NPC Dialog

Introduction

This walkthrough looks at the FlatRedBall DialogBoxDemo project and explains important details of implementing a dialog box in response to talking to NPCs. Platformers may include dialog boxes to display conversations between characters either as part of a cutscene (such as in Mega Man X) or in response to player input (such as in Castlevania 2).

The sample project can be downloaded from Github: https://github.com/vchelaru/FlatRedBall/tree/NetStandard/Samples/Platformer/DialogBoxDemo

This walkthrough will refer to the DialogBoxDemo as this demo and the demo.

Main Concepts

This demo includes a number of important concepts which combine to create NPCs which the player can talk to using a talk button (X on the Xbox360 GamePad) to display unique dialog.

  • Dialog is dialog as defined in a CSV file. This file could also be used to support multiple languages, but this demo only includes English.

  • NPCs are placed in the Level1Map file through Tiled. NPCs can be moved and their dialog can change by making changes in Level1Map.

  • The DialogBox object from FlatRedBall Forms is used to display dialog. It is displayed in response to collision (player talk collision vs NPC) and button presses.

CSV Dialog

A typical game which supports NPC dialog may have hundreds or even thousands of pages of dialog. While it is possible to write the dialog directly into the C# code, maintaining this dialog can be very difficult. This is especially true if the game is being developed with a dedicated writing team, or if the game supports multiple languages. To address both of these considerations, FlatRedBall provides a standard way to store and access dialog. The demo includes a CSV file called LocalizationDatabase.csv which contains all dialog. This is added to Global Content Files so that the dialog can be accessed throughout the entire project, and it is marked as IsDatabaseForLocalizing.

For detailed information about how to create a localization database, see the IsDatabaseForLocalizing page. The LocalizationDatabase.csv file includes two columns. The leftmost column is the string ID - this is how code accesses the text in the CSV. The second column is the text for the string ID in English (as the column name indicates).

Additional columns can be added for games which support multiple languages. Similarly, additional rows can be added to support more NPCs. We separate each page of text with a newline. The English text for T_Npc2 and T_Npc3 both have two pages. Even if the game includes a single language, it must be told whether to display this language or whether it should display the string IDs. This is done in the initialization for GameScreen. A game with more screens may set the CurrentLanguage property in the first screen which is shown (such as a splash screen) or even in Game1. Also, if the game supports multiple languages, this property would change if the user changes the current language in a settings page.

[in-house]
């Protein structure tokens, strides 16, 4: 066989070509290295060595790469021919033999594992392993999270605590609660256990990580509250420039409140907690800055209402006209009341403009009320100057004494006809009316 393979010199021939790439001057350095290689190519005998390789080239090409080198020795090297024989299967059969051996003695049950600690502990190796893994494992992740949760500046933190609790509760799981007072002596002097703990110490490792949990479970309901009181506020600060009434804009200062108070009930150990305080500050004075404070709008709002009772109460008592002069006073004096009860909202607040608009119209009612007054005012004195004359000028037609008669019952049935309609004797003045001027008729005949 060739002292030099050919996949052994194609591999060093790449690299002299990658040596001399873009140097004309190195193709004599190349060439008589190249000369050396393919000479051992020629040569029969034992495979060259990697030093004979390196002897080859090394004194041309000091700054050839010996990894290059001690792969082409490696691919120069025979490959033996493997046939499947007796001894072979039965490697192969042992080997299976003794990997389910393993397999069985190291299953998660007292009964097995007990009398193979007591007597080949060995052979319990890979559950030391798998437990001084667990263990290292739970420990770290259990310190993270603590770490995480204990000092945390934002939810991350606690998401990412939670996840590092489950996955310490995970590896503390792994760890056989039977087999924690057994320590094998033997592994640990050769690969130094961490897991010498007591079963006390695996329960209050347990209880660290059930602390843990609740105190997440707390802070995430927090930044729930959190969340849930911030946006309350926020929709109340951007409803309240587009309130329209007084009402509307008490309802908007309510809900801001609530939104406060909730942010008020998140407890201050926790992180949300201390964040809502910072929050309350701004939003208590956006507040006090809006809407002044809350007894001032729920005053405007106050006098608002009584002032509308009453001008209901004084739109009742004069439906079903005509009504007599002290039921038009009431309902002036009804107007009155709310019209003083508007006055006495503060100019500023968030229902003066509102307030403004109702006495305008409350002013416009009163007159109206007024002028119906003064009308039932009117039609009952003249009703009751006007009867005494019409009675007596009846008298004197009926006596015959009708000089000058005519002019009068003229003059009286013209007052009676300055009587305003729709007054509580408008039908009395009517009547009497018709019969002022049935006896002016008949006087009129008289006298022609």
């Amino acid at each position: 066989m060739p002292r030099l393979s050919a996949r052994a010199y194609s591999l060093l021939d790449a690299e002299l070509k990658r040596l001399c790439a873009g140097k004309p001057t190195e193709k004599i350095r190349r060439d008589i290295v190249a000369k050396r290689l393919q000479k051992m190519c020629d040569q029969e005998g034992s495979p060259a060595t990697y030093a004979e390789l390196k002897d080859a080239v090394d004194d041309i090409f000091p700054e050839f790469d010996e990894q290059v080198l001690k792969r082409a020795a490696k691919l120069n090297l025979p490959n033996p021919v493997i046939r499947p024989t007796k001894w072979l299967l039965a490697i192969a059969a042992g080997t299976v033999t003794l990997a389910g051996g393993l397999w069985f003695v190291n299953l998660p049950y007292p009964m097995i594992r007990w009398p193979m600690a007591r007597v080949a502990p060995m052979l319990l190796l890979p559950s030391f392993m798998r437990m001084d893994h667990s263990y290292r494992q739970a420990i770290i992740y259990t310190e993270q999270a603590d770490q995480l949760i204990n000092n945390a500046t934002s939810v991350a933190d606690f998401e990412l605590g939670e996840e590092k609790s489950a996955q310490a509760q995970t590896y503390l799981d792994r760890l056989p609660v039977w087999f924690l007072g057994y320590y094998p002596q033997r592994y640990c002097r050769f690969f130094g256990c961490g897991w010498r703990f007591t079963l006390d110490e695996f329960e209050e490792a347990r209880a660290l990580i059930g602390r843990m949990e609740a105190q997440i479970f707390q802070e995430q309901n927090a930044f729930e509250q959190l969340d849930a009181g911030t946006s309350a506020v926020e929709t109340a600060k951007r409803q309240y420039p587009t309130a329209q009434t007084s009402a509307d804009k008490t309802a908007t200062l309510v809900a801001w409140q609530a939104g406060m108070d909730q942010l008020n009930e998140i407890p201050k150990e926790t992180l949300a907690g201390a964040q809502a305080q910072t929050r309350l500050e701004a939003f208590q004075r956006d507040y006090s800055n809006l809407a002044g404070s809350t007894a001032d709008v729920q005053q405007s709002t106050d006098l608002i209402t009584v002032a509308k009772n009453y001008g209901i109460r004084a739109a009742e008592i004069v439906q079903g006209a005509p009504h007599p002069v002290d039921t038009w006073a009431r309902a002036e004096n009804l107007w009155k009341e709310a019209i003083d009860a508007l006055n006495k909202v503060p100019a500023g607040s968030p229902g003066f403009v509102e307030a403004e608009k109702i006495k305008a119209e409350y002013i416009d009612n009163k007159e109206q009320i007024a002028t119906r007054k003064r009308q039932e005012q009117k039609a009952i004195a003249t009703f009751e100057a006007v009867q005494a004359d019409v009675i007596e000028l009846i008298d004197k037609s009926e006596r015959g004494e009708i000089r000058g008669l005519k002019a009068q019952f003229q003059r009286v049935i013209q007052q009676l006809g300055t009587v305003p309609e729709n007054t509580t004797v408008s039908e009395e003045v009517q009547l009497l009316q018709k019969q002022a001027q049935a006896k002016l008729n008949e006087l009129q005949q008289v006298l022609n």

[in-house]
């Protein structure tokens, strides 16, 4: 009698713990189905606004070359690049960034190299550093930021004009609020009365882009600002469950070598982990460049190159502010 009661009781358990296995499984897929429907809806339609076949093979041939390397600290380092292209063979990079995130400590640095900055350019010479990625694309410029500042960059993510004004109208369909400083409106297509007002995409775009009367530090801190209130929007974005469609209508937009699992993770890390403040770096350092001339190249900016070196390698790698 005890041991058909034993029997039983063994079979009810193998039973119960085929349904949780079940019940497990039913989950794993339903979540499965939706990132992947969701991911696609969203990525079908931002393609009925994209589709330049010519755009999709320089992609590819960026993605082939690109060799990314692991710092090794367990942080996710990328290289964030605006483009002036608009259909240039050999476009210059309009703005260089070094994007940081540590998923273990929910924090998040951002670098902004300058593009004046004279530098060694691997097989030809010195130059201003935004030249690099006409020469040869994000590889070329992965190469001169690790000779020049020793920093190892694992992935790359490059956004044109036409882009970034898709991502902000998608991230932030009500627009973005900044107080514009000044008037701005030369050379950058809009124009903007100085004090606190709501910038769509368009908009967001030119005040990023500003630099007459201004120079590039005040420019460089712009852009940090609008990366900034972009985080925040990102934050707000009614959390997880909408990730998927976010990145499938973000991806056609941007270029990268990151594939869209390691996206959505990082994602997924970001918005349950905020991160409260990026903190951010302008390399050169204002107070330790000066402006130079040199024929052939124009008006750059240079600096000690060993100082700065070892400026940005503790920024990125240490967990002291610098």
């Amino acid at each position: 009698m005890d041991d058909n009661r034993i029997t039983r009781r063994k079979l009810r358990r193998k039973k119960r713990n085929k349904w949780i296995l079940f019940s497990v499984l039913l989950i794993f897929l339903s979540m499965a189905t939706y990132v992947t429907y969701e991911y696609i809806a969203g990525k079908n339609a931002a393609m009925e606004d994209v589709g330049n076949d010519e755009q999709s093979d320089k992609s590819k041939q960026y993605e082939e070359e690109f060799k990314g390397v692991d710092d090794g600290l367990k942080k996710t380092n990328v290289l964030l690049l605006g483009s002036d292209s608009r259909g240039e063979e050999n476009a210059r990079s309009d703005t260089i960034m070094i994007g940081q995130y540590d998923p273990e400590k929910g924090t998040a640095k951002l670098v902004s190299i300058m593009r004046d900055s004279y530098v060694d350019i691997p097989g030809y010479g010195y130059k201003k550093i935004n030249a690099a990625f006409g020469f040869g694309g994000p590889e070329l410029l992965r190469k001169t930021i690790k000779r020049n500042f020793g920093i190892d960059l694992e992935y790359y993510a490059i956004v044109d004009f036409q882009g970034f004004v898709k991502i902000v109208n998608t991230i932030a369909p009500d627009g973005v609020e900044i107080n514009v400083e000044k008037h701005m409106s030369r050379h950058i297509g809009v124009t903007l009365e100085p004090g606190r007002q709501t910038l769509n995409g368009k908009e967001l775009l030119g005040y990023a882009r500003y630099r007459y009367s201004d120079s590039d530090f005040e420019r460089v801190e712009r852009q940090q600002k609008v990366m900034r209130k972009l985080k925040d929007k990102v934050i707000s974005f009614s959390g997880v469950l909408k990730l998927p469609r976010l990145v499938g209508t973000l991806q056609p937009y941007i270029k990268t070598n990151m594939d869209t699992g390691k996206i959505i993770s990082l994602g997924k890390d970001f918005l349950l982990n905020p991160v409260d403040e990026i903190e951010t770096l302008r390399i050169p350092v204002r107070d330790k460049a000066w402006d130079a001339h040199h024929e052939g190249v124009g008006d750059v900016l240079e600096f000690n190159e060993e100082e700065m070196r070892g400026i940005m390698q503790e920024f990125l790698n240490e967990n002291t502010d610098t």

void CustomInitialize()
{
    LocalizationManager.CurrentLanguage = 1;
    Map.Z = -3; 
}

Notice that the first column (Id) is index 0, so English is index 1. The text contained in this file is accessed through the LocalizationManager.Translate method whenever we display dialog boxes. We will return to this code later in the walkthrough to examine how the DialogBox works, but for now we'll highlight the call to Translate in GameScreen.Event.cs ShowDialogBox.

private async Task ShowDialogBox(IInputDevice inputDevice, string stringId)
{
    currentDialogBox = new DialogBox();
    currentDialogBox.IsFocused = true;
    var pages = LocalizationManager.Translate(stringId).Split('\n');

    var asGamepad = inputDevice as Xbox360GamePad;

    // Prevents the push that brought this up from advancing the first dialog
    asGamepad?.Clear();

    currentDialogBox.AdvancePageInputPredicate = () =>
    {
        return inputDevice.DefaultPrimaryActionInput.WasJustPressed ||
            asGamepad?.ButtonPushed(Xbox360GamePad.Button.X) == true ||
            asGamepad?.ButtonPushed(Xbox360GamePad.Button.A) == true ||
            asGamepad?.ButtonPushed(Xbox360GamePad.Button.B) == true ||
            asGamepad?.ButtonPushed(Xbox360GamePad.Button.Y) == true;
    };

    await currentDialogBox.ShowDialog(pages);

    currentDialogBox = null;
}

The call to Translate passes in stringId which will be one of the IDs (T_Npc1, T_Npc2, or T_Npc3) depending on which NPC the player has talked to. For example, calling Translate with the string "T_Npc1" results in the string "Hi, I'm just hanging out over here." being returned. The returned string is then split according to the newline character ('\n') to create an IEnumerable<string> where each string is a separate page. The pages are passed to the currentDialogBox.ShowDialog call.

Npc in Glue

The demo includes an entity called Npc which represents a character in the game which the player can talk to. These NPCs are entities similar to the Player entity. Specifically, they are marked as platformer entities and collide with the level's solid collision.